Sep 9, 2012
When it's time to move on
We learn from every experience. Good or bad. And if you're lucky enough to be a writer (or a quilter!), you can use everything eventually.
Some of you may have noticed that my agent has changed recently. Unlike the first time I signed, I haven't posted a huge hullabaloo of yahoo. For many writers, switching agents is viewed a bit like getting a divorce. The second signing is like the second wedding - the bride wearing a business suit instead of a white gown, only family present. However, this analogy doesn't quite hold true because in this case, the business suit is actually more applicable. The agent-author relationship IS a business one. It isn't until death-do-you-part. Break-ups happen all the time.
But why, you ask, did you and your former agent end your relationship?
One word: incompatibility. Our working styles, our expectations, our method of communicating, didn't mesh. Fortunately, we both figured it out at the same time. And we parted with lots of cyber hugs, promises to stay in touch when good things happen, and best wishes...because she is a great agent and a wonderful person. I am a very lucky girl to have worked with her.
And I am beyond thrilled to have Andrea Somberg at my back. She is uber-experienced, has the reputation of being one of the nicest agents in the business, and her clients cannot say enough good things about her. I am a very lucky girl to be working with her.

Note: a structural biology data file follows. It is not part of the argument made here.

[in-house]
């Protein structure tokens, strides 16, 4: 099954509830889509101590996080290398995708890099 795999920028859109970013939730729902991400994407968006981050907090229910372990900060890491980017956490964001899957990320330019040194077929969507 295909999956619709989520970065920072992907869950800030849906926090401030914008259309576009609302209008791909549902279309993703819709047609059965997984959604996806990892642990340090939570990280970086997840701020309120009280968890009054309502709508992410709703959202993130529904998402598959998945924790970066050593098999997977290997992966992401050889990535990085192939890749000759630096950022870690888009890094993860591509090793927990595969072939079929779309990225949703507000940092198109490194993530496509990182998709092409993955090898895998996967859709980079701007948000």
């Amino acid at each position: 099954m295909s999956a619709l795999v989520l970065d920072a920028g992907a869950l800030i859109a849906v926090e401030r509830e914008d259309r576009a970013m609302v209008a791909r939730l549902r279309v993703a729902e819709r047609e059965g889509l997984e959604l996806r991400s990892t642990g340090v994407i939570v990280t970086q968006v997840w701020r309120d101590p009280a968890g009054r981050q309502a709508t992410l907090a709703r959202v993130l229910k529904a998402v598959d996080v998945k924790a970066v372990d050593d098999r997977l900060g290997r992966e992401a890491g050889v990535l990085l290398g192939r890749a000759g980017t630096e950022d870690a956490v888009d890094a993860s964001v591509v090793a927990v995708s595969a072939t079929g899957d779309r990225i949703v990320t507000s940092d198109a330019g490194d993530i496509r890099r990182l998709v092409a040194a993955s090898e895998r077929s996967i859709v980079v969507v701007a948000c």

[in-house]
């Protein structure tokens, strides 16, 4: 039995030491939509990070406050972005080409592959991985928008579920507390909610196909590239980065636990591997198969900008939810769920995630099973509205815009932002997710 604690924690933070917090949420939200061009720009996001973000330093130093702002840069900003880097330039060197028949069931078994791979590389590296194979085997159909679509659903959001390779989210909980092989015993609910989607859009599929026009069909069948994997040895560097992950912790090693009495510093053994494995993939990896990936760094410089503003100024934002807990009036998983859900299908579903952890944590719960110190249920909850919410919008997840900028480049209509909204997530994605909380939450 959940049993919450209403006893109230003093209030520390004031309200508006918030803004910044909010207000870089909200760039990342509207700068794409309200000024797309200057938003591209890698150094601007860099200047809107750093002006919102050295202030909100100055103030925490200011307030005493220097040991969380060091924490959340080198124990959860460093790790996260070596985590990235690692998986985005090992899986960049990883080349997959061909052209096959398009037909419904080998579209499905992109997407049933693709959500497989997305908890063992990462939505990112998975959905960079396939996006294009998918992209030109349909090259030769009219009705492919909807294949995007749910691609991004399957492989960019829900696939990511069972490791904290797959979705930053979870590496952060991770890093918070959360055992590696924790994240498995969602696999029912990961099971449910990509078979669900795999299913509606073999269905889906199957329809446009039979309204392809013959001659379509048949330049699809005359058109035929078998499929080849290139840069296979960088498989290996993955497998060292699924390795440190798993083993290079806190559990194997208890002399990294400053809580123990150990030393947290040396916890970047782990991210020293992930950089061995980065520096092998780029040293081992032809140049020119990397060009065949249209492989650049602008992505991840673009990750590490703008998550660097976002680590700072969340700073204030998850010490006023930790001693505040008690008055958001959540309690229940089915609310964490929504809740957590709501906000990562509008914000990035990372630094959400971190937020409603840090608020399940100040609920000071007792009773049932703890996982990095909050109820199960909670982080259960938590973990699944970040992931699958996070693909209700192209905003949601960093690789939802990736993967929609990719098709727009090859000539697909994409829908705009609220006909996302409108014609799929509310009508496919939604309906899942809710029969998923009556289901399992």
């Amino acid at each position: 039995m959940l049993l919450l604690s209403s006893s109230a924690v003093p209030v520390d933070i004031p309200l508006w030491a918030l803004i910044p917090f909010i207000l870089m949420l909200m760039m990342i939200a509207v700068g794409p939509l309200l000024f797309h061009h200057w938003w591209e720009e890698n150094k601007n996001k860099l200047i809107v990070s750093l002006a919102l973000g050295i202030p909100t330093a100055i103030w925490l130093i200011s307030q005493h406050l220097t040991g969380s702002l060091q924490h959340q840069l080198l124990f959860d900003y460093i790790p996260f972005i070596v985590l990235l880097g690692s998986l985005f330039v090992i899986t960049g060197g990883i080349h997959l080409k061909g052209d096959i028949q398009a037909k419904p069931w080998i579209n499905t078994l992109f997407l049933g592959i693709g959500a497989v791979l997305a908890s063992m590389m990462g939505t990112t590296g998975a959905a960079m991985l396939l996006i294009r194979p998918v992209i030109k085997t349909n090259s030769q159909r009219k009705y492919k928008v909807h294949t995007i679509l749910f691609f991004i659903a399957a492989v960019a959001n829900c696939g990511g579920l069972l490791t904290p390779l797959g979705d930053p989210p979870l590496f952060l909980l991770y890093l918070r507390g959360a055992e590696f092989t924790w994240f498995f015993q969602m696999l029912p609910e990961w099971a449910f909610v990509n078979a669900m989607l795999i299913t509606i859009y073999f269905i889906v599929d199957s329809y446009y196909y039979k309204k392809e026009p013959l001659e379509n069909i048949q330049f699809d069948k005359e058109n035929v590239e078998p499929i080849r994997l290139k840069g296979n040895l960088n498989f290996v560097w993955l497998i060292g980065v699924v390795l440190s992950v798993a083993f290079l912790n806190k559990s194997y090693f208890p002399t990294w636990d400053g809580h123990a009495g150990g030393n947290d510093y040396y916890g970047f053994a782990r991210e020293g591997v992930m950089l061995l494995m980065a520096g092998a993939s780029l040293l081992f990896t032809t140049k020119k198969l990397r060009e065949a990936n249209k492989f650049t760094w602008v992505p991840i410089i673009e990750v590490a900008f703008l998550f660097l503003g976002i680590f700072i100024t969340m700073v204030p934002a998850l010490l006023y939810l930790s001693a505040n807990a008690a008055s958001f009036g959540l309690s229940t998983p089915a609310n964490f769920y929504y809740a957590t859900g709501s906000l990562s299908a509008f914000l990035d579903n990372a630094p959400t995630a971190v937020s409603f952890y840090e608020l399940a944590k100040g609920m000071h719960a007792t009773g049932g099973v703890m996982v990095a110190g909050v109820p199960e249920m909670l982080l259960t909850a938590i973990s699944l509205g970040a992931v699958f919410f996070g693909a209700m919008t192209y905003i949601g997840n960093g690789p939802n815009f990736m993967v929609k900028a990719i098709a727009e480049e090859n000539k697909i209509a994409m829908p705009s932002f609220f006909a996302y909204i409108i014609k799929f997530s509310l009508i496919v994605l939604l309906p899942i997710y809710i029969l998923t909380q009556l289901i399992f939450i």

This experience has made me think of several emails I've received recently from writers who aren't getting any query love for their current MS. They've peddled it for months. They've rewritten it forty-zillion times. They enter contests, plead for betas, read writing books. And still: nothing. I love this book so much! they write to me. How do I know when it's time to give it up?
The publishing journey is such an individual path, it's different for every person. I gave up querying a novel after only three months. It took only eight months for me to figure out it wasn't working with my previous agent. While I just said that nothing is ever wasted, the one exception to that principle is: TIME.
So in order to help those of you pondering the great "rewrite-or-move-on" question, here are several very general signals that indicate it might be time to move on:
1. If your request rate is really low - like 1-3 percent.
2. The market is saturated with concepts like yours.
3. When entering contests, commentors are more critical than admiring.
4. This is your very first ever completed MS.
5. You just want to "get it out there!" The intricacies of all those editing expectations are more frustrating than freeing.*
6. You really believe you've made your MS the best it can be.*
*If #5 and #6 are true for you, self-publishing may be the way to go.
What time-to-move-on signals have you experienced that I missed? Share them in the comments!
Have a great week.